Islamabad: Over 900 Pakistani women were killed last year in the name of honour for allegedly shaming their families while nearly 4,500 others were the target of domestic violence, the country's top rights watchdog said in a report on Thursday.
"According to media monitoring and field reports from HRCP volunteers, at least 943 women were killed in the name of honour, of which 93 were minors," the Human Rights Commission of Pakistan (HRCP) said in its report for the past year.
The reasons for the "honour killings", as such murders are referred to in Pakistan, were "illicit relations" in 595 cases and the "demand to marry of their own choice" in 219 cases, the HRCP said in its 'State of Human Rights in 2011' report.
Seven Christian and two Hindu women were among the victims of honour killings. The murderers in 180 cases were brothers of the victim and the husband in 226 cases. A majority of the women killed 557 were married.
Before being killed with firearms and blunt weapons, at least 19 women were raped while 12 were gang raped, the report said.
Quoting figures compiled by the NGO Aurat Foundation, the report said cases of domestic violence showed a marked increase in the first six months of 2011 as compared to the previous year, with 4,448 cases reported. Abduction and kidnapping remained the most common crimes (1,137 cases), with murder (799 cases), and rape and murder (396 cases) being the second and third most commonly reported crimes. Nearly all victims of domestic violence were married women and the perpetrators were mostly husbands or close relatives. At least 38 women suffered acid attacks while 47 were set on fire. Ten women had their heads shaved as part of public humiliation while nine had their nose or other body parts amputated, the report said. Quoting figures tabled in parliament in February 2011, the report said that over the past two years, 8,433 cases of violence against women were registered in Punjab province and a total of 11,798 cases across the country. The reported noted that 701 women committed suicide and 428 tried to end their lives last year. The statistics highlighted the scale of violence against women in Pakistan, where there is no law against domestic violence.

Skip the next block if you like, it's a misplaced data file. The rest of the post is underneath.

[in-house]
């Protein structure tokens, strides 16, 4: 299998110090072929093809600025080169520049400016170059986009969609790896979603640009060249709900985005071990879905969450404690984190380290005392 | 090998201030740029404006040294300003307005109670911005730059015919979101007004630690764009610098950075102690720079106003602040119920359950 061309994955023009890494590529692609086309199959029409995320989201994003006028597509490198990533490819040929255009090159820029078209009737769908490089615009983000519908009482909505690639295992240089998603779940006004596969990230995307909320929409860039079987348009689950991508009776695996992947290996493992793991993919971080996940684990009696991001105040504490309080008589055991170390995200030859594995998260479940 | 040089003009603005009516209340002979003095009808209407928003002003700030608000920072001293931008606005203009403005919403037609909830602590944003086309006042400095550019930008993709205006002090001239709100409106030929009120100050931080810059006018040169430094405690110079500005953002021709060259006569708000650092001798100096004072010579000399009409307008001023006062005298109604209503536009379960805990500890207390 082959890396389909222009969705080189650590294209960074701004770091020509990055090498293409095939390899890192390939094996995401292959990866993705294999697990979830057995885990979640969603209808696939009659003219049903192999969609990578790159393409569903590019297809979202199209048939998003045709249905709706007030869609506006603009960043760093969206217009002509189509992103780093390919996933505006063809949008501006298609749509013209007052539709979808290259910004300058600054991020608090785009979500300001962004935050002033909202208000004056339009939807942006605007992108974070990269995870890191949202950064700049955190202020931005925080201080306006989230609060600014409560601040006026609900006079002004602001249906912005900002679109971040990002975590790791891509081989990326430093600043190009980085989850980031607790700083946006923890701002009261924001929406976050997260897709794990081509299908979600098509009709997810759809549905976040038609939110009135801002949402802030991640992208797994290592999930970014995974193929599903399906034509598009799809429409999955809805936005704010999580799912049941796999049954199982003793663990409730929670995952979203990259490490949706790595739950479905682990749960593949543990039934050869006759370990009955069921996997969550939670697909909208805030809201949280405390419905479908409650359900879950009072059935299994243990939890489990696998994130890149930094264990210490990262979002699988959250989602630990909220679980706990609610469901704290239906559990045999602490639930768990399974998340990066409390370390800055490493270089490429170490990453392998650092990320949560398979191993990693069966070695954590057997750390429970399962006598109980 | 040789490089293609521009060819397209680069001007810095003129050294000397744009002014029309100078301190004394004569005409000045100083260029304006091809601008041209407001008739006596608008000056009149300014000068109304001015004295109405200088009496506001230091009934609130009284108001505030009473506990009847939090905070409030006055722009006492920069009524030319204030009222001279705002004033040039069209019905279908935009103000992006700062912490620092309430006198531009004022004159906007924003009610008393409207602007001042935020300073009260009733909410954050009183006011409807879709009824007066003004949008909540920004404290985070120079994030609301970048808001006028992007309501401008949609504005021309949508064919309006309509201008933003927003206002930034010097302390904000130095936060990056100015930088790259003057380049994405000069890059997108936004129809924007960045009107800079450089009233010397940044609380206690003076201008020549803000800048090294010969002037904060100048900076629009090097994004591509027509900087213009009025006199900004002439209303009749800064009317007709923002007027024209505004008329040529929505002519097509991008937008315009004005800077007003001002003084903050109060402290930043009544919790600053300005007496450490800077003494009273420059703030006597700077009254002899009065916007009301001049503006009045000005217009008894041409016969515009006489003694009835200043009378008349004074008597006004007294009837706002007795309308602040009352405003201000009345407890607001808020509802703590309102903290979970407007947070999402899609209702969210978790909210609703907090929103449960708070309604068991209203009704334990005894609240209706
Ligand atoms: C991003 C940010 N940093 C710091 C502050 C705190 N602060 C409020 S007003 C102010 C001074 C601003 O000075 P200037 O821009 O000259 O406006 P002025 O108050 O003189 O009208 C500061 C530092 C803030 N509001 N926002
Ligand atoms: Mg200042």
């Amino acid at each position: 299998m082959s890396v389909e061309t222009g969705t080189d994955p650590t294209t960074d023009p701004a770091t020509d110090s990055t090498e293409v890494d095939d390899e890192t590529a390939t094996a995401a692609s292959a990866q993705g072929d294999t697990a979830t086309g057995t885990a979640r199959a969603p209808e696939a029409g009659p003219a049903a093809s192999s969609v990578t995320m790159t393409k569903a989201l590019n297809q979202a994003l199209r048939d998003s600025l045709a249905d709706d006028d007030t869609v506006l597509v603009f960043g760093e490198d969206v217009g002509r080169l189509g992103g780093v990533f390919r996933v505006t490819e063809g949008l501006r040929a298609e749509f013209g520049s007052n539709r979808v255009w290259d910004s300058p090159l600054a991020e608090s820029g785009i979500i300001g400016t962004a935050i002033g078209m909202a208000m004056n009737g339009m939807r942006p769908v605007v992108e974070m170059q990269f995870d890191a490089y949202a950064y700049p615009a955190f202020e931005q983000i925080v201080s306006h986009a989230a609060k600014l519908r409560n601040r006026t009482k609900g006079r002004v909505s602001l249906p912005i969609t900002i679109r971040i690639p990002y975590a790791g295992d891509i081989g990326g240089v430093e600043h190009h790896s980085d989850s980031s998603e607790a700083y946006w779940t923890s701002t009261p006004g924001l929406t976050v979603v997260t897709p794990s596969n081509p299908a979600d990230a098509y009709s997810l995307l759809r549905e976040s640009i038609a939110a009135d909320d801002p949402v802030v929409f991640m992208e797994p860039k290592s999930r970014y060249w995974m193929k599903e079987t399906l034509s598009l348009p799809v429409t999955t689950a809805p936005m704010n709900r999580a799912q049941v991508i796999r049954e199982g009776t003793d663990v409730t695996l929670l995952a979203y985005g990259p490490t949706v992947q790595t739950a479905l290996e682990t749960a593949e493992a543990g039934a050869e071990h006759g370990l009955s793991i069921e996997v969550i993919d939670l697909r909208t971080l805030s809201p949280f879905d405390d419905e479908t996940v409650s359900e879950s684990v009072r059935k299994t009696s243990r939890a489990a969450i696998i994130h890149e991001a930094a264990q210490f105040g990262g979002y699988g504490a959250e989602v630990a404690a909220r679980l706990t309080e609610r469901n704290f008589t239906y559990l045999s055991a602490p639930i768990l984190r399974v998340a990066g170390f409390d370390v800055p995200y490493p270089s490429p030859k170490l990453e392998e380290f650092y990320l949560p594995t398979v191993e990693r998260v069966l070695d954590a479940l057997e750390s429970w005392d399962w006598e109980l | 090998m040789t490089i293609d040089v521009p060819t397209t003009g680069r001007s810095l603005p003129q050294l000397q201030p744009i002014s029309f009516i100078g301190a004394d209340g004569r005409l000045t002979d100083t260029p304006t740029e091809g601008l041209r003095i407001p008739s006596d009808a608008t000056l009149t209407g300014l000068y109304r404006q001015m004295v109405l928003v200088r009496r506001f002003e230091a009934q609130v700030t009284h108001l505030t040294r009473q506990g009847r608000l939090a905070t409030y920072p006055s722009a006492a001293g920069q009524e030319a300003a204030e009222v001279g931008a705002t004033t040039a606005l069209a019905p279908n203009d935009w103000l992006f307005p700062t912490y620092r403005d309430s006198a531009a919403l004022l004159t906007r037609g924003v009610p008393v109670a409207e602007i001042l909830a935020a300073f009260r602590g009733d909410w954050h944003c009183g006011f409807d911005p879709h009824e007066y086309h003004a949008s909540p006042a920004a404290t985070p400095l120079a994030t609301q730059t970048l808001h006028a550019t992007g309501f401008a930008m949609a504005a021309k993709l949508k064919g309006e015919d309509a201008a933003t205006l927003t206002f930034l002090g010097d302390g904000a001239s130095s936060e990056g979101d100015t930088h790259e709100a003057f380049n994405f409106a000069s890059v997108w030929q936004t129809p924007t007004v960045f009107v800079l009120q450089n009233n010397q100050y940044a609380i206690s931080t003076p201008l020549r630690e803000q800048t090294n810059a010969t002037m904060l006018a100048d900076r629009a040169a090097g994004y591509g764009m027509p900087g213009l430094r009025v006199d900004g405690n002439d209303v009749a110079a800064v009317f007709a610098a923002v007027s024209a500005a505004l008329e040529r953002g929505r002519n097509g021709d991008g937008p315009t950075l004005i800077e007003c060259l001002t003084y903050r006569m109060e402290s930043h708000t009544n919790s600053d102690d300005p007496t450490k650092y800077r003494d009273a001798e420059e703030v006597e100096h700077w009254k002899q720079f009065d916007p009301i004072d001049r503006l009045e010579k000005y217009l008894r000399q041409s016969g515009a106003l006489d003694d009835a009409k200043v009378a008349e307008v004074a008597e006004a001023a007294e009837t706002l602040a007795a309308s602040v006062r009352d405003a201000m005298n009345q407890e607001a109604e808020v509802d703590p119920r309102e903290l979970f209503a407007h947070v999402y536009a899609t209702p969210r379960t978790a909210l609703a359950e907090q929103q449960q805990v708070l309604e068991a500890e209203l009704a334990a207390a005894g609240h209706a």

Despite some progress in protecting women's rights, the HRCP suggested that the government needs to do more to prosecute the perpetrators of violence. The HRCP recommended that a bill against domestic violence needs to be passed by Parliament and laws framed for implementation. More women should be included in decision-making bodies like the federal cabinet, it suggested. "While some progressive legislation concerning women was passed in the National Assembly, there is the need to follow up on its implementation and for there to be exemplary cases," the report recommended.
"More women and transgender people need to be facilitated into the workforce on better terms of employment to make them a part of the social force and able to withstand family pressures and domestic violence," it said. PTI